The UAE’s announcement that from the beginning of 2022 the public work week will be reduced to 4.5 days - with a longer weekend from Friday afternoon through Sunday - means businesses need to think on their feet. While the new work week is only mandated for public sector bodies, in practical terms private enterprises will inevitably have to adapt.
Working with business leaders across the UAE, the initial response we’ve seen has been overwhelmingly positive, backed up by recent statements from Danube Group, Al Maya Group, Eros Group, Select Group, and GEMS Education, among others. The conversations we’ve had suggest the increased alignment with global business norms is welcome, with many owners and directors stating their intention to adapt their own working practices in response.
Many organizations are holding emergency board meetings this month, with the aim of agreeing on their response ahead of the new year. One immediate question being posed is how to strike the right balance between supporting a pioneering local initiative, and moving closer to global standards, while retaining alignment with business partners and customers in other Middle Eastern nations.
While this move will put the UAE out of sync with many of its neighbours, the country has a track-record as an innovator and leader within the region, and we predict it’s likely that other governments will follow their example in time. Of course, the situation is not unprecedented for an Arab nation, with Morocco and Tunisia notable examples of countries operating on a Saturday-Sunday weekend.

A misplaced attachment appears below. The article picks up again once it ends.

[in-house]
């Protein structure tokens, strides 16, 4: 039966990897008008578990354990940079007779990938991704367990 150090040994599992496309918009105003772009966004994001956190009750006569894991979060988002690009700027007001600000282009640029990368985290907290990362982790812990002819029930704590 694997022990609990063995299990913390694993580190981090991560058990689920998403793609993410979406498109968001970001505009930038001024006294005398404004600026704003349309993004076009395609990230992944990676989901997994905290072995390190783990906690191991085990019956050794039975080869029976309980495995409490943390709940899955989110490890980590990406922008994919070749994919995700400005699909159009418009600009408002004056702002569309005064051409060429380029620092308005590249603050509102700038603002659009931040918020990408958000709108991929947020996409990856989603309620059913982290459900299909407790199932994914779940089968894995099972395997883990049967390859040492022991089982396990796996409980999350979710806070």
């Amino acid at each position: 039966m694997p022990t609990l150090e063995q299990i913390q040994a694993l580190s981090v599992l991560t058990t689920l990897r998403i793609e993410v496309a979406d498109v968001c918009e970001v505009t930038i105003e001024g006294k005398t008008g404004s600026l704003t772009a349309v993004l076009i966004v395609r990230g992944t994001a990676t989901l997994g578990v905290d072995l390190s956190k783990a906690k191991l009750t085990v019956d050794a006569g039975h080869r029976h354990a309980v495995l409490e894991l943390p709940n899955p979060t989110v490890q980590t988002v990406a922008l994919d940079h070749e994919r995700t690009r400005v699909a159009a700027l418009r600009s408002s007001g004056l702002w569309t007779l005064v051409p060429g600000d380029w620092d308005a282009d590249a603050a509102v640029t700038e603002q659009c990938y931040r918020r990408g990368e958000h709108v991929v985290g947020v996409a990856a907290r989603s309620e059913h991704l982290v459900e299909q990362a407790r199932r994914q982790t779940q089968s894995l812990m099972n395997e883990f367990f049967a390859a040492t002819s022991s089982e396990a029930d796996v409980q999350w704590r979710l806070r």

A pointer to change all around
Another obvious advantage is an improvement in employee well-being. There are multiple studies that show a shorter workweek is generally good for morale, and a trial four-day week at Microsoft Japan resulted in a 40 per cent increase in productivity and reduced expenses. The move to a shorter work week positions us at the forefront of similar international efforts, with Iceland having trialled a four-day week from 2015-2019 which improved employee wellbeing, and Spain looking to make a similar move next year.
Boards looking to follow the government on this initiative should therefore expect a positive reception from the workforce, although we’d advise introducing flexible working where needed to maintain at least partial alignment with other businesses in the GCC. On a more cautious note, it’s crucial that organizations have the governance structures in place to ensure that any change they make to working practices is properly assessed in terms of risk, operational impact, and its effect on employee work-life balance.
We are confident that although the new working week may present short-term challenges in the boardroom and executive suite, the long-term outlook in terms of global alignment, productivity, and employee well-being looks entirely positive—and cements the UAE’s reputation as a leading light for business in the region.